Recruiters may be looking at dozens, hundreds or even thousands of resumes for a single job opening - and have to jungle several openings at once. In today's fast-based internet marketplace, several recruiters might be competing for that same single job, all trying to get the right resume to the hiring manager to make the final sale, earning the recruiter their own paycheck for the day.
It's a harrowing experience from the point of view of the prospective employee, but now recruiters are starting to sound off about their own role in the process. They too have a job to do, and most of them want to do it well, to actually be able to help people in their search for fulfilling, meaningful employment.
But it can be tough - recruiters are generally working from a resume, or at most a phone conversation. They are under pressure from their clients to deliver exactly the person that client is looking for - even if other candidates might be a better fit, the recruiter is encouraged to follow the job description to the letter, weeding out candidates not meeting the exacting standards of an increasingly empowered hiring company.
Recruiters don't even spend time on your whole resume. According to recent studies, they spend more time on current and recent experience, followed by education, than any other area of your resume . Summary paragraphs, experience prior to your last job and extensive accomplishments don't usually get noticed on the first pass of a resume by these professionals.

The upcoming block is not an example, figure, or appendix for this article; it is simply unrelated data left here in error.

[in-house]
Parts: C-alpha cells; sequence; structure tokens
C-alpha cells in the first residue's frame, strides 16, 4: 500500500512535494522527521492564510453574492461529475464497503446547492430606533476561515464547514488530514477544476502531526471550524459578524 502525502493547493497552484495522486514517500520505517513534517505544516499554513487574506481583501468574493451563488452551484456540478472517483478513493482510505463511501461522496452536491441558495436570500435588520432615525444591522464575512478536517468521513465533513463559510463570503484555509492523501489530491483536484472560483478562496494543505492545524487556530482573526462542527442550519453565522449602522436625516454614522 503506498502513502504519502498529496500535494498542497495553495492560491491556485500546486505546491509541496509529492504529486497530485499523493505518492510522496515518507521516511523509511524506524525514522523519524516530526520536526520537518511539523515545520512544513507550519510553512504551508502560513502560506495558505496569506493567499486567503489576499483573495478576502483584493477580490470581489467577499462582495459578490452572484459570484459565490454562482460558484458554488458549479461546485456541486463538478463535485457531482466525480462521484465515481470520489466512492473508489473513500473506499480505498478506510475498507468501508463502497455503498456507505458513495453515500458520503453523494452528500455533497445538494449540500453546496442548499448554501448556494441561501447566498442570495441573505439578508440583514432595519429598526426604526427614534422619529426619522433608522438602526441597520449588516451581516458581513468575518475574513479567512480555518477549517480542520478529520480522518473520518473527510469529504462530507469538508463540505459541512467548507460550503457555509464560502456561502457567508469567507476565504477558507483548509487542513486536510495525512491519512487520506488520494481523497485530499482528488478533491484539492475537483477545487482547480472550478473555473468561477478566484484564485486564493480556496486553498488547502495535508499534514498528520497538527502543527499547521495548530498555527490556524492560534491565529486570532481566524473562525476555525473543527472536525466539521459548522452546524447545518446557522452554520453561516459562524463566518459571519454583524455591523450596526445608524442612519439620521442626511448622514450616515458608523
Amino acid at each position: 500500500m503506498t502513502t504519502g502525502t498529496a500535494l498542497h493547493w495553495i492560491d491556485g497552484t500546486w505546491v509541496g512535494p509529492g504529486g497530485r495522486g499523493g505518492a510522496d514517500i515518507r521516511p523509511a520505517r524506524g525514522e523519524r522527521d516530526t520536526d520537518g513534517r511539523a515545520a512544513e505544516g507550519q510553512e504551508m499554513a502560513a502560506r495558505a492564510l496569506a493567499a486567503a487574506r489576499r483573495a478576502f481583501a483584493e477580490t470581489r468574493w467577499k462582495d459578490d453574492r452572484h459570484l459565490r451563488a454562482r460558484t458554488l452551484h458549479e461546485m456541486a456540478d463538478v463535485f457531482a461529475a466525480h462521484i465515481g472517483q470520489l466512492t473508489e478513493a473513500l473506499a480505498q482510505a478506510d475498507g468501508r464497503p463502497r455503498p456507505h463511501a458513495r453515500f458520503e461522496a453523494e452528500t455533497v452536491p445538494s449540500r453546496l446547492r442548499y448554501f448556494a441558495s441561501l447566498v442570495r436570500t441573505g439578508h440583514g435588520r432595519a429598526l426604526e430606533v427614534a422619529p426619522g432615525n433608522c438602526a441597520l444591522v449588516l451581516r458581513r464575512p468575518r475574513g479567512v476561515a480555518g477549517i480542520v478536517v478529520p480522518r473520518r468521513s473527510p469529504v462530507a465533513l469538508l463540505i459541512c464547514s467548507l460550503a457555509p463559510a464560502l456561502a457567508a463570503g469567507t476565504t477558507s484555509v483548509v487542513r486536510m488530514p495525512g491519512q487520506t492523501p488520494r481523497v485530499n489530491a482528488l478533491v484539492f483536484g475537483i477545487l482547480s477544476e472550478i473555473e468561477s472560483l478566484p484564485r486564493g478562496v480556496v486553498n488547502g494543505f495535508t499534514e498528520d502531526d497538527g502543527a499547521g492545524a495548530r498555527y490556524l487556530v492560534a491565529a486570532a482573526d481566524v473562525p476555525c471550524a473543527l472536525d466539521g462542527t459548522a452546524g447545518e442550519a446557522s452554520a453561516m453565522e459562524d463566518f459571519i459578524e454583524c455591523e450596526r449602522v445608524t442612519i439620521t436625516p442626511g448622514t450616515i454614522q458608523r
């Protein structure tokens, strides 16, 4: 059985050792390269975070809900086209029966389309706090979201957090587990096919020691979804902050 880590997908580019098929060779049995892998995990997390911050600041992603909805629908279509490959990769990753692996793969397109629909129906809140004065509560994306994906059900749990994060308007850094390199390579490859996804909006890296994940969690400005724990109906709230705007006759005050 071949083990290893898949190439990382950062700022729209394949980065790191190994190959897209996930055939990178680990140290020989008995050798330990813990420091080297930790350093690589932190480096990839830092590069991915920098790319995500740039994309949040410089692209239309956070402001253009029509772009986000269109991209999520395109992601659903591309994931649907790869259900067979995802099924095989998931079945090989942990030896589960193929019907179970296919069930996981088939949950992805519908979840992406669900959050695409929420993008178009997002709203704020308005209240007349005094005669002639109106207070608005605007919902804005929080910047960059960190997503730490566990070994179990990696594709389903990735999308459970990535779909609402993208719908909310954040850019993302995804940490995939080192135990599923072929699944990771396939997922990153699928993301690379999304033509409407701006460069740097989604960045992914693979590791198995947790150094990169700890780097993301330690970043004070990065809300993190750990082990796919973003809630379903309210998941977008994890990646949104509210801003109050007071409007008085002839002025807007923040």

Meanwhile, as Americans try to get the attention of these recruiters, potential employees don't seem to be looking in the same places as those recruiters. While 82% of companies use LinkedIn for recruiting, only 35% of job seekers seem to do the same. (See What Candidates Think.)
In today's job hunt, it is up to the hunter to find the ideal strategy for themselves to find a job. And in that light, it always pays to know your prey.
It is very telling that the article "Working With Recruiters Made Easy" lists the very first item as "recruiters don't find people jobs". Many folks out there assume that is the case, but no - the recruiter is there simply to fill a job a client (company) has listed.
In the end you need to know your audience, and in the modern job search you have two audiences - the recruiter and the hiring manager. They may not be in agreement - or even have much interactivity at all. They may have completely differing opinions as to YOUR value in the position. And you need to sell yourself to both of them.
Let's hope your message is coming across.
*Note: This was written by a Yahoo! contributor. Do you have a careers story that you'd like to share? Sign up with the Yahoo! Contributor Network to start publishing your own finance articles.